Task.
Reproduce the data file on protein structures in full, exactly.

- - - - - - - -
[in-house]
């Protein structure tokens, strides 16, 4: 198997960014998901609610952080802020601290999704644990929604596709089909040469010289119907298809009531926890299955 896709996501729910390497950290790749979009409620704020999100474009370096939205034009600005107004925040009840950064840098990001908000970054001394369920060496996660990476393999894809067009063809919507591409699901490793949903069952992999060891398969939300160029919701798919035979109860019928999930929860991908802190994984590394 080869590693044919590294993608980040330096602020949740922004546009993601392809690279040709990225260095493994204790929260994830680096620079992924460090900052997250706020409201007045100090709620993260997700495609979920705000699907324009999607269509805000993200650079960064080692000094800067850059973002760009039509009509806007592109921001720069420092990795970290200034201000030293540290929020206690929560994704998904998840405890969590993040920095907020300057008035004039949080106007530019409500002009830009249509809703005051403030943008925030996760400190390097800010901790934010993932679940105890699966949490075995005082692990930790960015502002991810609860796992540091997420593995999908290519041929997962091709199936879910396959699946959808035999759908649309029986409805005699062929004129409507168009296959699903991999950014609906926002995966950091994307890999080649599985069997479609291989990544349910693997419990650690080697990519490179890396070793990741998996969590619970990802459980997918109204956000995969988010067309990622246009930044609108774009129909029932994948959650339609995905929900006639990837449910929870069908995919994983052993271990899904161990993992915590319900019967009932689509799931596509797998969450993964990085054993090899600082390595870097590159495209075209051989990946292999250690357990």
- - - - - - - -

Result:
[in-house]
């Protein structure tokens, strides 16, 4: 198997960014998901609610952080802020601290999704644990929604596709089909040469010289119907298809009531926890299955 896709996501729910390497950290790749979009409620704020999100474009370096939205034009600005107004925040009840950064840098990001908000970054001394369920060496996660990476393999894809067009063809919507591409699901490793949903069952992999060891398969939300160029919701798919035979109860019928999930929860991908802190994984590394 080869590693044919590294993608980040330096602020949740922004546009993601392809690279040709990225260095493994204790929260994830680096620079992924460090900052997250706020409201007045100090709620993260997700495609979920705000699907324009999607269509805000993200650079960064080692000094800067850059973002760009039509009509806007592109921001720069420092990795970290200034201000030293540290929020206690929560994704998904998840405890969590993040920095907020300057008035004039949080106007530019409500002009830009249509809703005051403030943008925030996760400190390097800010901790934010993932679940105890699966949490075995005082692990930790960015502002991810609860796992540091997420593995999908290519041929997962091709199936879910396959699946959808035999759908649309029986409805005699062929004129409507168009296959699903991999950014609906926002995966950091994307890999080649599985069997479609291989990544349910693997419990650690080697990519490179890396070793990741998996969590619970990802459980997918109204956000995969988010067309990622246009930044609108774009129909029932994948959650339609995905929900006639990837449910929870069908995919994983052993271990899904161990993992915590319900019967009932689509799931596509797998969450993964990085054993090899600082390595870097590159495209075209051989990946292999250690357990």